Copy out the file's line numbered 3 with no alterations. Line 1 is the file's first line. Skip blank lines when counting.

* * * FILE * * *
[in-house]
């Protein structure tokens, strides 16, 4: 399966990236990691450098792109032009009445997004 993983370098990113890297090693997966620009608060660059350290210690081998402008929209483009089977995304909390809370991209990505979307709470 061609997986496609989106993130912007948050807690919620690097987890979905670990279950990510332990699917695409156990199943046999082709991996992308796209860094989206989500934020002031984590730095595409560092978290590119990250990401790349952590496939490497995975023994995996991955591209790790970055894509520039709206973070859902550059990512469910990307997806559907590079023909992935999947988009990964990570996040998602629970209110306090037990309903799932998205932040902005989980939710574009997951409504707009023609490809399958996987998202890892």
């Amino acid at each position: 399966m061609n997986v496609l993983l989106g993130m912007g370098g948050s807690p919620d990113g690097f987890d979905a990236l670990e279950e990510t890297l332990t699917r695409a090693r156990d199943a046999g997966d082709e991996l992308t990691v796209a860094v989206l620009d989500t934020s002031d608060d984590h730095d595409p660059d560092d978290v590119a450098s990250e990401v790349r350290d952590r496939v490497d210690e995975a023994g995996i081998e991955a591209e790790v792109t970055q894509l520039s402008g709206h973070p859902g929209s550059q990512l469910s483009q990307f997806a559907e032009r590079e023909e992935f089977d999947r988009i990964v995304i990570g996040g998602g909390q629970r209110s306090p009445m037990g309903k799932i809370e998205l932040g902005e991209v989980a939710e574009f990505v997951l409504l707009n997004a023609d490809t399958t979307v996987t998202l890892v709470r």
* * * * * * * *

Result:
């Amino acid at each position: 399966m061609n997986v496609l993983l989106g993130m912007g370098g948050s807690p919620d990113g690097f987890d979905a990236l670990e279950e990510t890297l332990t699917r695409a090693r156990d199943a046999g997966d082709e991996l992308t990691v796209a860094v989206l620009d989500t934020s002031d608060d984590h730095d595409p660059d560092d978290v590119a450098s990250e990401v790349r350290d952590r496939v490497d210690e995975a023994g995996i081998e991955a591209e790790v792109t970055q894509l520039s402008g709206h973070p859902g929209s550059q990512l469910s483009q990307f997806a559907e032009r590079e023909e992935f089977d999947r988009i990964v995304i990570g996040g998602g909390q629970r209110s306090p009445m037990g309903k799932i809370e998205l932040g902005e991209v989980a939710e574009f990505v997951l409504l707009n997004a023609d490809t399958t979307v996987t998202l890892v709470r």